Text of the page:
(adds more details)
By Niluksi Koswanage
KUALA LUMPUR Feb 5 Malaysia has issued
this year's tax-free crude palm oil export quotas of 3 million
tonnes after weeks of delay, sources said on Sunday, ending
speculation it would scrap the quota to help its refiners
compete with Indonesian rivals.
Sources with direct knowledge of government plans said some
palm oil firms like IOI Corp and state run plantation
agency FELDA received their quotas last week. The total quotas
account for 15.5 percent of projected output this year in
Malaysia, the No.2 producer.
The move ends weeks of talk that Malaysia would scrap the
quota, which has tightened regional supply for its refiners
after Indonesia raised its export tax for the crude grade to
jump-start its own processing industry.
Malaysian refiners now struggle to compete against
Indonesian rivals who enjoy better margins, with growing
national output and refined palm oil export taxes that were
slashed last year to half that of the crude grade.
"The refiners have not been forgotten. The government is
looking at providing incentives to refiners to encourage them to
go further downstream and produce higher value products compared
to Indonesia," a government source said.
"The incentives will be done via special funding from the
government. There will be an announcement at the end of this
month," added the source.
Local media said last week that the government would scrap
the duty-free export quota for crude palm oil while maintaining
23 percent export tax for the grade to safeguard the refining
industry. Malaysia does not tax refined palm oil exports.
SPOTLIGHT ON EXPORT QUOTAS
The 2012 tax-free export quota for crude palm oil is less
than the 3.6 million tonnes shipped out without any tariffs to
Malaysian-owned refiners in Europe and Asia.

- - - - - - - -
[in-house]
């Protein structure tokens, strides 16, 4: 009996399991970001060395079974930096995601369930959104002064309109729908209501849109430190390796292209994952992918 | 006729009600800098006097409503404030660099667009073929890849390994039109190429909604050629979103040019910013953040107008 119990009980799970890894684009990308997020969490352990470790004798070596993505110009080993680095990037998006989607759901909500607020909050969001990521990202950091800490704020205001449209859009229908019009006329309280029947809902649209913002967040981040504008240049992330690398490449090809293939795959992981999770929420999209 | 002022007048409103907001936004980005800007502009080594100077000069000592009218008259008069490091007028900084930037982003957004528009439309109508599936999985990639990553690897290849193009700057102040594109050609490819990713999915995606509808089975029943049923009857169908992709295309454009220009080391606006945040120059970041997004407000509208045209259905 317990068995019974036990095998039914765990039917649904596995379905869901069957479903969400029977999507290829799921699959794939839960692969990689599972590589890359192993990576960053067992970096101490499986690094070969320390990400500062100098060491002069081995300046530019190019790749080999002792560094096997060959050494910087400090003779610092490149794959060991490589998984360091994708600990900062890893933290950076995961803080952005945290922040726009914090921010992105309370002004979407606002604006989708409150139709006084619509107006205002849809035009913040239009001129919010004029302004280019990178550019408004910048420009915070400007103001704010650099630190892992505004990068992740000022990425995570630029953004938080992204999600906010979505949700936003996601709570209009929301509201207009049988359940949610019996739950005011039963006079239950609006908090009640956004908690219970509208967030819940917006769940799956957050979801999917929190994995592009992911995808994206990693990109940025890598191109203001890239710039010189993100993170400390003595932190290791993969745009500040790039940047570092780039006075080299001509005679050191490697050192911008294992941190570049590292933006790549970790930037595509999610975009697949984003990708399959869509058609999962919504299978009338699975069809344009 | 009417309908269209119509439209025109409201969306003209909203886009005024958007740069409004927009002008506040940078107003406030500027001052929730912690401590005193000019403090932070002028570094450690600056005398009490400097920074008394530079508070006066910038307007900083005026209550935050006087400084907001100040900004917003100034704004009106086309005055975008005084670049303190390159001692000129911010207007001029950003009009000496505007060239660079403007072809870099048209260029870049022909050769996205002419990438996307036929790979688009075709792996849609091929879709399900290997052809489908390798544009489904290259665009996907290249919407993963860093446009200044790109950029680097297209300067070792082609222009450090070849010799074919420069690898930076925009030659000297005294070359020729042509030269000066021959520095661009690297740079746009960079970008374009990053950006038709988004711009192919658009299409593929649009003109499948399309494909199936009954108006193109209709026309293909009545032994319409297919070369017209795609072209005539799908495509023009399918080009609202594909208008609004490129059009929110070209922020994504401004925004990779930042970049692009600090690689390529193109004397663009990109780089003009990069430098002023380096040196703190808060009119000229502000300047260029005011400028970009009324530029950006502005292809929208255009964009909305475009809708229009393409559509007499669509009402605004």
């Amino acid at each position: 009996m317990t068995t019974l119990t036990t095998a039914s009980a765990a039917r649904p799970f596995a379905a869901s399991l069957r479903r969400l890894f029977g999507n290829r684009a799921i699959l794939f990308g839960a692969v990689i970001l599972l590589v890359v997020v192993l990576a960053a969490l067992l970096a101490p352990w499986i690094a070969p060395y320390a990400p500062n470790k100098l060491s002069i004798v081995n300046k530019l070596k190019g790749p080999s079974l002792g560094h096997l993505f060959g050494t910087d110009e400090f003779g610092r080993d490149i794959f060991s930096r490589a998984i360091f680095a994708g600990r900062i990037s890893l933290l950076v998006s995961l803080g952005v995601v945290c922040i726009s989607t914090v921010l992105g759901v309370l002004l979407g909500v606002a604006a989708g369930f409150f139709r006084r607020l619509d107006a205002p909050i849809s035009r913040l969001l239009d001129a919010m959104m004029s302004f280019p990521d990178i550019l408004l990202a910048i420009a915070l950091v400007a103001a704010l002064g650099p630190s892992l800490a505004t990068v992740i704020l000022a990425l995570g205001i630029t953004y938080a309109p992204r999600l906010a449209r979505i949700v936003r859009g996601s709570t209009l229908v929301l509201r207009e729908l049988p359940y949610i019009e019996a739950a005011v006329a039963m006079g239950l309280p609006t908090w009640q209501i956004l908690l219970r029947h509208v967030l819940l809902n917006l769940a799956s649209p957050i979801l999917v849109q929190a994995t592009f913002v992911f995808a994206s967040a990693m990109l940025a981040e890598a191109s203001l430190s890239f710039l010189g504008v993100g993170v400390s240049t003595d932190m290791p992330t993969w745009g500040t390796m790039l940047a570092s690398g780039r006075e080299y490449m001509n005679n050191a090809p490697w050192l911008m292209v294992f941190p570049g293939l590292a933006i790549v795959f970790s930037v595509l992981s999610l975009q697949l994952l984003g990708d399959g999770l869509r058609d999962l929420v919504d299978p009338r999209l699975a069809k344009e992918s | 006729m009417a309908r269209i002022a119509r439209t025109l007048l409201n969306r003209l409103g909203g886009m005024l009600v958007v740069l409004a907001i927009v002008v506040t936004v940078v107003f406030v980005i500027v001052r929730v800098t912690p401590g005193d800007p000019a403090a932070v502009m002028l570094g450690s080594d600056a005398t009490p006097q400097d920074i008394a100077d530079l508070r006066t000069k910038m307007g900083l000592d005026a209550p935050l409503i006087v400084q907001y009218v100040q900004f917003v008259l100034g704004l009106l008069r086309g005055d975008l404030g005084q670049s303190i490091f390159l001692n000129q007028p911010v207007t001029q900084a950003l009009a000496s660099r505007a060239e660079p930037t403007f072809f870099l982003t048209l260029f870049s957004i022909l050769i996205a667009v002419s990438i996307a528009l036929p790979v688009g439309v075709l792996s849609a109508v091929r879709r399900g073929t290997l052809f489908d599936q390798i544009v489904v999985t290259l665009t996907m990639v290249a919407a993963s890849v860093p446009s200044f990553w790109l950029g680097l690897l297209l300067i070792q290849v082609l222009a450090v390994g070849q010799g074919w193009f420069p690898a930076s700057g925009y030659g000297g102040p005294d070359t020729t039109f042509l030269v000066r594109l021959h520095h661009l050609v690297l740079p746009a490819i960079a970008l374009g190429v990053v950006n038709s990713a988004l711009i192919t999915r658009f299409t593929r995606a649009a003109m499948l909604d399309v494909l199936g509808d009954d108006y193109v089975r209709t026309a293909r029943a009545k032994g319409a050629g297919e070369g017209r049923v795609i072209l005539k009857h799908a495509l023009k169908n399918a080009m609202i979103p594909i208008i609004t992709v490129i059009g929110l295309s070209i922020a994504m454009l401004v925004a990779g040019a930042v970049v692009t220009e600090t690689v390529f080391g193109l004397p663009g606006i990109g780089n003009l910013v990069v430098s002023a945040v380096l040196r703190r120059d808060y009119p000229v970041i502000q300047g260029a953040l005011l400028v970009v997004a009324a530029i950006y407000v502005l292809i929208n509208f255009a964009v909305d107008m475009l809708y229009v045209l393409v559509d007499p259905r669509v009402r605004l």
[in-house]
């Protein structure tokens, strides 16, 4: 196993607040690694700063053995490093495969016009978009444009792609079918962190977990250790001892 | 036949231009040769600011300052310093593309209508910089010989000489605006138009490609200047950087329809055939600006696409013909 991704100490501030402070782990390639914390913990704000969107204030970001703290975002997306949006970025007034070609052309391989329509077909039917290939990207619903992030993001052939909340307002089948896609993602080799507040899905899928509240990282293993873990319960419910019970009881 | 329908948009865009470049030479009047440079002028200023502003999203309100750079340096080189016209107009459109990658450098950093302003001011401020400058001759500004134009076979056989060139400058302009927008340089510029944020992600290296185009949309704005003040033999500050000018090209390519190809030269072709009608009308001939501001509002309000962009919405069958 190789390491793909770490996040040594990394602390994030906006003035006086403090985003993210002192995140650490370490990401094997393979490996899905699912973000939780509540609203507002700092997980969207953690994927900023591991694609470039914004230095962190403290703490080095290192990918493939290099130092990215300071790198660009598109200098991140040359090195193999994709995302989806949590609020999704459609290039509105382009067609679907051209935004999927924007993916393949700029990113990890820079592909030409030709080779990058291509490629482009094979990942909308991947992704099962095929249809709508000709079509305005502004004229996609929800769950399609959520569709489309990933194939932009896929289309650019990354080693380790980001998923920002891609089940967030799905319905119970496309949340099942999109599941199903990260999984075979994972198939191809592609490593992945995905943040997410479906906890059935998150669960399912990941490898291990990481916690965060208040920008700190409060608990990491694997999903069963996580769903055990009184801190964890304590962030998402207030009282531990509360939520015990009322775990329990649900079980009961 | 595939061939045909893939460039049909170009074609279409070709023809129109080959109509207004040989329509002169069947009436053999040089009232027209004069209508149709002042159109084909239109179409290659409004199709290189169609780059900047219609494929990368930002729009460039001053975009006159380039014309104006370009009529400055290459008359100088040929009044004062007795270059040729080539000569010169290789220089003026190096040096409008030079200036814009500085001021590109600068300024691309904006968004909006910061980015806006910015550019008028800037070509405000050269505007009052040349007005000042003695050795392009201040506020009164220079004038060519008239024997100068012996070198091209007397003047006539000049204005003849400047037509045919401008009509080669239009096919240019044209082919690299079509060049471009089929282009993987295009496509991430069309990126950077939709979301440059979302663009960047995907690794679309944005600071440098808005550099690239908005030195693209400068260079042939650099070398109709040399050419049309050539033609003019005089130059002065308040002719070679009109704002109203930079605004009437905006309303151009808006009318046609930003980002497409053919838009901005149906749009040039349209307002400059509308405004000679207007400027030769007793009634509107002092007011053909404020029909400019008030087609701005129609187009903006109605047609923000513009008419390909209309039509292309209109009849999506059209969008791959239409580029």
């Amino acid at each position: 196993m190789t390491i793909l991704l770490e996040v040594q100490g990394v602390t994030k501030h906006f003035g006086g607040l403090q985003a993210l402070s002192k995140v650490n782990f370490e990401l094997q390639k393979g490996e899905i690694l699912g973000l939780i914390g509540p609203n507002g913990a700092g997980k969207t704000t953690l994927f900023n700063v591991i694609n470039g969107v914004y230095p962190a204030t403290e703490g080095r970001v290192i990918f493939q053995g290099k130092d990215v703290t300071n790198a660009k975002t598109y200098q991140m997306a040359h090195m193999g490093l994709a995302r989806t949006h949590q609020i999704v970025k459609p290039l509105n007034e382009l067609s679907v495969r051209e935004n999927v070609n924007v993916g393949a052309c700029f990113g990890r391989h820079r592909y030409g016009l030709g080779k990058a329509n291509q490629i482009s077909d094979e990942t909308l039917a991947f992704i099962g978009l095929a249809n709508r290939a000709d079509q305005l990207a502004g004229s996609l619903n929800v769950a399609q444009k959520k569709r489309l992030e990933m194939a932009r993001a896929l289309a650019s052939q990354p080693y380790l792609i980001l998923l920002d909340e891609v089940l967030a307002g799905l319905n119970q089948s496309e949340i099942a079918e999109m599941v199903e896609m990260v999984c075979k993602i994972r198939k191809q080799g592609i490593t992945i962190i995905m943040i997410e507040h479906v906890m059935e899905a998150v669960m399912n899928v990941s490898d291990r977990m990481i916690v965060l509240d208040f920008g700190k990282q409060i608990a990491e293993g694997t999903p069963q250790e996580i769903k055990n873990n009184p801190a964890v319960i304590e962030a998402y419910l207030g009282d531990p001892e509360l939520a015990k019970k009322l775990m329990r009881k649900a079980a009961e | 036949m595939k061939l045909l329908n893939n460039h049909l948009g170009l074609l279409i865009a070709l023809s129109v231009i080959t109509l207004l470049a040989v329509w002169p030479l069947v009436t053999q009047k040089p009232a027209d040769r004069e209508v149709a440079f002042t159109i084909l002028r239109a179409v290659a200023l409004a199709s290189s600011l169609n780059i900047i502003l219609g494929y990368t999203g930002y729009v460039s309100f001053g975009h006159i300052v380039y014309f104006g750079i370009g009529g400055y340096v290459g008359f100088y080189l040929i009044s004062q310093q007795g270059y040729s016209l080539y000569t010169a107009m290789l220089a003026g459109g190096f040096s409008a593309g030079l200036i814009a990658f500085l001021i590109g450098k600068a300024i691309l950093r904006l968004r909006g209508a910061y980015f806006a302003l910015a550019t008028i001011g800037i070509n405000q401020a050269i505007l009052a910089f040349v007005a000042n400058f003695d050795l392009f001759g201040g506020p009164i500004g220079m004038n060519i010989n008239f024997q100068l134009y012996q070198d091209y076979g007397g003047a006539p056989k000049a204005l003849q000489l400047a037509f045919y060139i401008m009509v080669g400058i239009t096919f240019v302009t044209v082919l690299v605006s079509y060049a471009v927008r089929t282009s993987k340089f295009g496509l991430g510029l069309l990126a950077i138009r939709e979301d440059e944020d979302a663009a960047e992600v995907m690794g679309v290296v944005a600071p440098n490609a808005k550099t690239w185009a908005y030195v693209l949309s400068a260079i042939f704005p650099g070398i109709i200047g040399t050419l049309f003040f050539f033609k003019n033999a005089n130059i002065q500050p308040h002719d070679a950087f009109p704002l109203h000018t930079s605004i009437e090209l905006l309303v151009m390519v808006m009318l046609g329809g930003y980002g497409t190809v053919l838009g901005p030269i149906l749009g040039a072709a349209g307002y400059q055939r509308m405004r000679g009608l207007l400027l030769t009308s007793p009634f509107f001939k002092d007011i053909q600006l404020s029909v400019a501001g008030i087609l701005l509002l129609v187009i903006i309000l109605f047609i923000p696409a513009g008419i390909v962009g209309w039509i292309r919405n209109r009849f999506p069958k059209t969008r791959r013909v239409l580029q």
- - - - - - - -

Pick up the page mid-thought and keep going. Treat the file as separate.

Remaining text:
As in the past, the government has an option to increase the
quota to meet the demands of the licence holders, though that
might not happen this year due to slower imports from Indonesia,
the sources said.
Plantations holding export licences say the delay by the
government to issue quotas slowed shipments in January, putting
their businesses and long existing contracts at risk.
Cargo surveyor Societe Generale de Surveillance reported a
13 percent drop in Malaysia's January exports from a month ago.
Crude palm oil shipments alone slumped 56 percent.
Shipments of refined, bleached and deodorised palm olein --
used in cooking oil -- fell just 6.4 percent as there was enough
crude palm oil supply in Malaysia for refiners to process even
though some demand had shifted to Indonesia.
Refiners say the delay in issuing export quota helped to
curb rises in domestic price in January. They also say the quota
system is not transparent and is subject to abuse, with licence
holders offering tax-free crude palm oil to domestic refineries
-- accusations planters deny.
"It is election year and government wants to keep firms like
FELDA happy as it handles a lot of local farmers who need to
offload their crude palm oil," said a Malaysian refiner in Kuala
"The incentives the government promises may not even amount
to much; we will have to wait and see. Or maybe we should just
look at shifting some of our operations to Indonesia or having
more joint ventures with Indonesian firms," he added.
(Reporting by Niluksi Koswanage; Editing by Will Waterman)